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Reflect and Respond

What’s one challenge or injustice you’re struggling to trust God with? Perhaps today is the day to give it to Him.

Join the conversation! Share your thoughts in the comments.

Charles Spurgeon Day/Night

Today’s Reading

Morning

“But who may abide the day of his coming?”
Malachi 3:2

His first coming was without external pomp or show of power, and yet in truth there were few who could abide its testing might. Herod and all Jerusalem with him were stirred at the news of the wondrous birth. Those who supposed themselves to be waiting for him, showed the fallacy of their professions by rejecting him when he came. His life on earth was a winnowing fan, which tried the great heap of religious profession, and few enough could abide the process. But what will his second advent be? What sinner can endure to think of it? “He shall smite the earth with the rod of his mouth, and with the breath of his lips shall he slay the wicked.” When in his humiliation he did but say to the soldiers, “I am he,” they fell backward; what will be the terror of his enemies when he shall more fully reveal himself as the “I am?” His death shook earth and darkened heaven, what shall be the dreadful splendour of that day in which as the living Saviour, he shall summon the quick and dead before him? O that the terrors of the Lord would persuade men to forsake their sins and kiss the Son lest he be angry! Though a lamb, he is yet the lion of the tribe of Judah, rending the prey in pieces; and though he breaks not the bruised reed, yet will he break his enemies with a rod of iron, and dash them in pieces like a potter’s vessel. None of his foes shall bear up before the tempest of his wrath, or hide themselves from the sweeping hail of his indignation; but his beloved blood washed people look for his appearing with joy, and hope to abide it without fear: to them he sits as a refiner even now, and when he has tried them they shall come forth as gold. Let us search ourselves this morning and make our calling and election sure, so that the coming of the Lord may cause no dark forebodings in our mind. O for grace to cast away all hypocrisy, and to be found of him sincere and without rebuke in the day of his appearing.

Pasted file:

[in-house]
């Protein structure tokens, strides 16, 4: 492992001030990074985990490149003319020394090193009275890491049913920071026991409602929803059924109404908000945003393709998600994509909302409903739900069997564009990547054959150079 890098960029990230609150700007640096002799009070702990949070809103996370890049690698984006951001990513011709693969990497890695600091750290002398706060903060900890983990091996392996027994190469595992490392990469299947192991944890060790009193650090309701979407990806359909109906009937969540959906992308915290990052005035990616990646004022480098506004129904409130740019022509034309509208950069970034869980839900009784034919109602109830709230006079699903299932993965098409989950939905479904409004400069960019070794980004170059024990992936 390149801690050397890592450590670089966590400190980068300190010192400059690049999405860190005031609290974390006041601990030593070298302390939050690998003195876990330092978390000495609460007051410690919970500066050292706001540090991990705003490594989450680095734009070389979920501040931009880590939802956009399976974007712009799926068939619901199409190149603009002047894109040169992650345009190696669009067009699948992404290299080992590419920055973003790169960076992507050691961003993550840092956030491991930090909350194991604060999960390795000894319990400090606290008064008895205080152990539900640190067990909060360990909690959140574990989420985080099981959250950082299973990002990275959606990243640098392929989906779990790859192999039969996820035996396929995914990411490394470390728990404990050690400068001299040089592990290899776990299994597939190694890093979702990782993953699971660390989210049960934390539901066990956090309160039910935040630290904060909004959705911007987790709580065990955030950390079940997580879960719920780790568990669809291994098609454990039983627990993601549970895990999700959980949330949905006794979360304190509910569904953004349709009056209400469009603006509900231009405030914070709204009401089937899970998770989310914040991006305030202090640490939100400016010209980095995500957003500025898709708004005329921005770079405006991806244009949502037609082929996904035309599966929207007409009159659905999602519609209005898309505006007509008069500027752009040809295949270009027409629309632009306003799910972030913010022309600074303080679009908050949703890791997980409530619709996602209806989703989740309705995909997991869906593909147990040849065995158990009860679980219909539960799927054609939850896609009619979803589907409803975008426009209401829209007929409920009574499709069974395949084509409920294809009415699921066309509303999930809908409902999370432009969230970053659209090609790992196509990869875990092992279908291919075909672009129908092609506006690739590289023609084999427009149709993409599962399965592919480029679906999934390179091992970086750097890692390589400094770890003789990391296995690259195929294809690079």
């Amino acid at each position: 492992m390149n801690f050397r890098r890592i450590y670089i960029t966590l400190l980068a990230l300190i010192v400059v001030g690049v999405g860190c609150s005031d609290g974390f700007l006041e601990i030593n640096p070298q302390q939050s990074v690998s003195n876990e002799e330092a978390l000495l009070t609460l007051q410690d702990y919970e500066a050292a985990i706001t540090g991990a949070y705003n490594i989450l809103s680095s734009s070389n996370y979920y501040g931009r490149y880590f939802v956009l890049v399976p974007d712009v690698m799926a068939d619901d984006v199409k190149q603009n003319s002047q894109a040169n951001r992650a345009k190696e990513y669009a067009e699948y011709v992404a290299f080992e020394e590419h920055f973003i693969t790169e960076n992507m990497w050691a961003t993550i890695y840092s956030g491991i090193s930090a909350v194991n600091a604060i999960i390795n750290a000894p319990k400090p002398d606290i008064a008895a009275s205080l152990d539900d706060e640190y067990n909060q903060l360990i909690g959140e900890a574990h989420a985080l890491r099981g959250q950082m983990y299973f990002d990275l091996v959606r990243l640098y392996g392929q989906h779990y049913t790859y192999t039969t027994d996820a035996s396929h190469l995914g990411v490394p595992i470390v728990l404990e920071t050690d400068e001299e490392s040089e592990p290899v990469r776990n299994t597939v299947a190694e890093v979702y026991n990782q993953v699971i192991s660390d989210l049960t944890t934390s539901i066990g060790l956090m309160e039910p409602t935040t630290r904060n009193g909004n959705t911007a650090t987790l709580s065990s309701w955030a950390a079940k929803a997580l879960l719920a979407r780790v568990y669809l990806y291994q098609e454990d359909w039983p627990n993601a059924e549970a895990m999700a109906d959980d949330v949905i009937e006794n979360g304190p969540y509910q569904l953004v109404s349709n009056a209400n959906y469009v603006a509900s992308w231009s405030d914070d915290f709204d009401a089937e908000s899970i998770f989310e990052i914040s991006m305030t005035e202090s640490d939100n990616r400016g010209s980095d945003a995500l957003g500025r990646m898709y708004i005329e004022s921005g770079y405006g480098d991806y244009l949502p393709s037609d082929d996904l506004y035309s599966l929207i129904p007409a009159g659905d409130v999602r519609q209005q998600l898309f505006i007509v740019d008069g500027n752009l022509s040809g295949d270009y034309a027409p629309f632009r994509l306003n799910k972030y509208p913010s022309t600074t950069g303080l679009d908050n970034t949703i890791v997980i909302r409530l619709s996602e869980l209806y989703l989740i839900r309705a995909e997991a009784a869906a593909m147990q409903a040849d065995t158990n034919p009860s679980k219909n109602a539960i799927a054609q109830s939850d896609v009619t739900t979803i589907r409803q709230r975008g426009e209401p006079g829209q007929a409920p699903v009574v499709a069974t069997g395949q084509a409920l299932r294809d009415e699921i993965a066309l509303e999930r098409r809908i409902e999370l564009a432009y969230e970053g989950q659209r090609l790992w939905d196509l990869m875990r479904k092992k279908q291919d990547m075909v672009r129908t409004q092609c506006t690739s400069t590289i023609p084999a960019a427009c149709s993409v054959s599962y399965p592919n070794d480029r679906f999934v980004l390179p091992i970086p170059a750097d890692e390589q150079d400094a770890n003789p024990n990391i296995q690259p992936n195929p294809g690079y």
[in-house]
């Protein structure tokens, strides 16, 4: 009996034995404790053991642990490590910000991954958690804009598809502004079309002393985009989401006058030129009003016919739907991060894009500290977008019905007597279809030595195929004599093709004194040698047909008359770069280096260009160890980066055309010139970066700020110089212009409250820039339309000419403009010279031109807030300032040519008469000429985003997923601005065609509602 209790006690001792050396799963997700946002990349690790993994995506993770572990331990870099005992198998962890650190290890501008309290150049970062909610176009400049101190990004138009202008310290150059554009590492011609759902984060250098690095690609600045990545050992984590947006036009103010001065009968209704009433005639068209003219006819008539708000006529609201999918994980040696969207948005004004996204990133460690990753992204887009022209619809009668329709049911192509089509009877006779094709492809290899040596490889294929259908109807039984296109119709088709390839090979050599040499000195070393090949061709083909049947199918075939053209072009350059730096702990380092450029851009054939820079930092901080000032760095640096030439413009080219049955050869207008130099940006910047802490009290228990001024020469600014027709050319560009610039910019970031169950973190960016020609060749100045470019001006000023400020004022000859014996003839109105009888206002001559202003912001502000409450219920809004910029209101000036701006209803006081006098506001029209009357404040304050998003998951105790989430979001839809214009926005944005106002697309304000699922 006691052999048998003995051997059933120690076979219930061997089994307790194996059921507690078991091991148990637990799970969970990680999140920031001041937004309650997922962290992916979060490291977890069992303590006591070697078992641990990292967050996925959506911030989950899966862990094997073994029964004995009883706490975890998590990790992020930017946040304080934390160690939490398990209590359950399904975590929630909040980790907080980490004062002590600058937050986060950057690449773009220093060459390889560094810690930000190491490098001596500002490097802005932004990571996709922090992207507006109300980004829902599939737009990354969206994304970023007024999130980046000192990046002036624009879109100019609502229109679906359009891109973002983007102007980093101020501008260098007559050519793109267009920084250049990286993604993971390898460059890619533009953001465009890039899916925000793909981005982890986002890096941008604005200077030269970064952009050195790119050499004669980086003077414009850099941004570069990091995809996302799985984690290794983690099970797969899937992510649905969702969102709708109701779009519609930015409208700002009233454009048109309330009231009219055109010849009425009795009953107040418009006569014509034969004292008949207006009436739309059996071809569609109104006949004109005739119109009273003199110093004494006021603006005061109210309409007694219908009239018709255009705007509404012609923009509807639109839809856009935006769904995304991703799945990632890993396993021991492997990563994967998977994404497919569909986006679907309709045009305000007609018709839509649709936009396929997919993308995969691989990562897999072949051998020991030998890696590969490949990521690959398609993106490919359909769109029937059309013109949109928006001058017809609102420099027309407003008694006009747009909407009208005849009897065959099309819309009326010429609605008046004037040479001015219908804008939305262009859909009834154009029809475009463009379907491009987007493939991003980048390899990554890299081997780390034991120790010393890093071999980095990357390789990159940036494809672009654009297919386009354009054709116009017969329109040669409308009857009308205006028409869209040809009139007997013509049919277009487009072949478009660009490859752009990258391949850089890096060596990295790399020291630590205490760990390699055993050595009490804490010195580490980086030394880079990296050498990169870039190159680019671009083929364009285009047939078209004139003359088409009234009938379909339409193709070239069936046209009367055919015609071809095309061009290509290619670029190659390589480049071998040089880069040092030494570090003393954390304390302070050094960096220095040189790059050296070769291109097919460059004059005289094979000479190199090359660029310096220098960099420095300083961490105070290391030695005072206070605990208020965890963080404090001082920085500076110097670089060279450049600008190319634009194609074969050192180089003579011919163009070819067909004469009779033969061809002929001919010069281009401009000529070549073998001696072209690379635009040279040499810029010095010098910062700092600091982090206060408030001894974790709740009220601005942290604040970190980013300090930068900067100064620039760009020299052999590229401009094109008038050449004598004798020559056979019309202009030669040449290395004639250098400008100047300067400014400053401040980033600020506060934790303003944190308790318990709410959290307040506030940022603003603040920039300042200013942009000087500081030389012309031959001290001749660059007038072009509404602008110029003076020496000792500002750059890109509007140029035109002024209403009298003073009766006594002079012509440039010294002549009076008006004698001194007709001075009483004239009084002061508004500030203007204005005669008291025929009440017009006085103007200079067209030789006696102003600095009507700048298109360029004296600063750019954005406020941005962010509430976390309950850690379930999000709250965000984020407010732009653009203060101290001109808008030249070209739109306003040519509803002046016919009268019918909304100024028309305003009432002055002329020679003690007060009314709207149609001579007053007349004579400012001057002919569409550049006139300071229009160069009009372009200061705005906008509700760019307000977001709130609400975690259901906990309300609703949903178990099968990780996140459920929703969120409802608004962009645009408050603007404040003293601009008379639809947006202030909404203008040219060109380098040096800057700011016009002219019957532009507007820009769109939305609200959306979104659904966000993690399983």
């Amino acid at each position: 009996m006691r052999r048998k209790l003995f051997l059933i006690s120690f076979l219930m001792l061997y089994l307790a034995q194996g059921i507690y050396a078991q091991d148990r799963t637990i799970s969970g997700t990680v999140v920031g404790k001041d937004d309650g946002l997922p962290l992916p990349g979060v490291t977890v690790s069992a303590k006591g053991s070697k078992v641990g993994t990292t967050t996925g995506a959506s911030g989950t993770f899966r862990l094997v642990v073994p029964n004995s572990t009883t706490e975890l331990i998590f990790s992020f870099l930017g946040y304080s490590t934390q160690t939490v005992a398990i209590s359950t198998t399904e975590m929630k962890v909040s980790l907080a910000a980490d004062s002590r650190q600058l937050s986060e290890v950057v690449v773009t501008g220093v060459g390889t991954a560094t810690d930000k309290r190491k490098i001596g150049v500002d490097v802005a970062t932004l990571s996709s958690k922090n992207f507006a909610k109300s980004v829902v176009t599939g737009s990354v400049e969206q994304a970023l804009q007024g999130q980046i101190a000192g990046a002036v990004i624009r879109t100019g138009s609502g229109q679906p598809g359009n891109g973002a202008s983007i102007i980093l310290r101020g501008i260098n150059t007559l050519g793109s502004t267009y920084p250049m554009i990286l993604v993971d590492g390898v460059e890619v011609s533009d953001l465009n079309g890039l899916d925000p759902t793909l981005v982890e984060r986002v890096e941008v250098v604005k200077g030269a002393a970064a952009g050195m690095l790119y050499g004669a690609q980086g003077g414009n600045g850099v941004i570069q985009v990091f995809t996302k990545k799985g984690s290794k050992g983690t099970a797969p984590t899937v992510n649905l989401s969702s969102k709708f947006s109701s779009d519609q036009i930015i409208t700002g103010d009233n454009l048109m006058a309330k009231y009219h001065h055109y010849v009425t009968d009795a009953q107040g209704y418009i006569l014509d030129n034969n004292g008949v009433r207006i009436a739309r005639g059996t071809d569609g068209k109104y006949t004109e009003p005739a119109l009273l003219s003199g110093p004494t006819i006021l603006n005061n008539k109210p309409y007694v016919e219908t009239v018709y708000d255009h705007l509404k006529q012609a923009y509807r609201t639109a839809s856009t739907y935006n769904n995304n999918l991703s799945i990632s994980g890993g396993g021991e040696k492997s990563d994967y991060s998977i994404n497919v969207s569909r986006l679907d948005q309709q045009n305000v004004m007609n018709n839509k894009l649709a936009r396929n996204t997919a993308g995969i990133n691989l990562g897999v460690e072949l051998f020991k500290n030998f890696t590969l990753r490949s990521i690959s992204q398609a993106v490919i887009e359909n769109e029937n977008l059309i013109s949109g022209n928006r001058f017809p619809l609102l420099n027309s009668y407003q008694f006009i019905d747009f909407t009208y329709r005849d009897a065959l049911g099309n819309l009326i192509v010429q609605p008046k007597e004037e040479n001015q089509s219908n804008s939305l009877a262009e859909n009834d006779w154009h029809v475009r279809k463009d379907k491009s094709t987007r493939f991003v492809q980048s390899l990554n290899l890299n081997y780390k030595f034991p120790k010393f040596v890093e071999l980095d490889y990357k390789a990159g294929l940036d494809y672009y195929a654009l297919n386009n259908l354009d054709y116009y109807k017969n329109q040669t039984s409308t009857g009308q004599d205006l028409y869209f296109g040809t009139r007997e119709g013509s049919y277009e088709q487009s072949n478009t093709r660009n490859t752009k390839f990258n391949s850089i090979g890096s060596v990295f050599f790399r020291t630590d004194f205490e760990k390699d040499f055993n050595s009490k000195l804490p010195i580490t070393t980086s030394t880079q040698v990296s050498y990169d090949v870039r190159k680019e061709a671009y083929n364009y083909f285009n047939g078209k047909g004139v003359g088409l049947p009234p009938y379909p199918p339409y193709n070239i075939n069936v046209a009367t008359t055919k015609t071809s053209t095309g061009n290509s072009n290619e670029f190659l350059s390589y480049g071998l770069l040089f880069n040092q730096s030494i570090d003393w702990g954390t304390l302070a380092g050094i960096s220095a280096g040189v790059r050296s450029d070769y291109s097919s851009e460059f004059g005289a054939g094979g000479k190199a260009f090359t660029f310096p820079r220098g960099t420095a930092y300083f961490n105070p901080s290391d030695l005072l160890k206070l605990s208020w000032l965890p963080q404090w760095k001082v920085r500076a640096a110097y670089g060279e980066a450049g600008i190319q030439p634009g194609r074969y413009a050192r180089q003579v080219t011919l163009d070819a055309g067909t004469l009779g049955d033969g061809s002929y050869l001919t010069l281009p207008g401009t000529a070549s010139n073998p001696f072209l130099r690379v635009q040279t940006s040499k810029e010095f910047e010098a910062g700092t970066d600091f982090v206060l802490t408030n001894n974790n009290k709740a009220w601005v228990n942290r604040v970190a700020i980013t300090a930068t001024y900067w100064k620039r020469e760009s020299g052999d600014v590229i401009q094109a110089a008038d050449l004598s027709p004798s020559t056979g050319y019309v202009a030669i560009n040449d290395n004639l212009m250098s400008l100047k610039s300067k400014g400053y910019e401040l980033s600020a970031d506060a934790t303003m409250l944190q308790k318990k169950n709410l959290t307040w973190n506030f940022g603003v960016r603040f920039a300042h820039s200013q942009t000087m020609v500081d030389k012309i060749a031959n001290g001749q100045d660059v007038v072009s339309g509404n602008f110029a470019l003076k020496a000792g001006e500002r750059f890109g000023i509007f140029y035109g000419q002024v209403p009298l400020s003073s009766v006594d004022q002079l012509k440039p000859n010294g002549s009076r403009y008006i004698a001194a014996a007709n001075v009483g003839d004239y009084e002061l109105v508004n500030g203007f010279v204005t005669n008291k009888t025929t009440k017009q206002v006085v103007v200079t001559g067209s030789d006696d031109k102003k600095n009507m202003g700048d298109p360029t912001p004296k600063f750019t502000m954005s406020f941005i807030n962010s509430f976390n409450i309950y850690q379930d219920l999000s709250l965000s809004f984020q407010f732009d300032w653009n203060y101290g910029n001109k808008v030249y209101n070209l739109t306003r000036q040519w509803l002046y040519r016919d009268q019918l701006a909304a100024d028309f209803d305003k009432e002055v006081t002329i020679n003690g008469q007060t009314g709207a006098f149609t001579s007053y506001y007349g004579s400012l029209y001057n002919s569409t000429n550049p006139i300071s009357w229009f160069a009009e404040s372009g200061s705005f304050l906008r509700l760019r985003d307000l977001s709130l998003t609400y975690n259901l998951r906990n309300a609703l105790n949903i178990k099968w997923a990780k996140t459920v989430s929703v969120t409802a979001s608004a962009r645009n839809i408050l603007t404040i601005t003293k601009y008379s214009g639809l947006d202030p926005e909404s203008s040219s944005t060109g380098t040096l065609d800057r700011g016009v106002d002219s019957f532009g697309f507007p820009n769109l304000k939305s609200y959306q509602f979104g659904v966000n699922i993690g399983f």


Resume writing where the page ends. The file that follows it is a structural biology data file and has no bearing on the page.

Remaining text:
Evening

“But the firstling of an ass thou shalt redeem with a lamb: and if thou redeem him not, then shalt thou break his neck.”
Exodus 34:20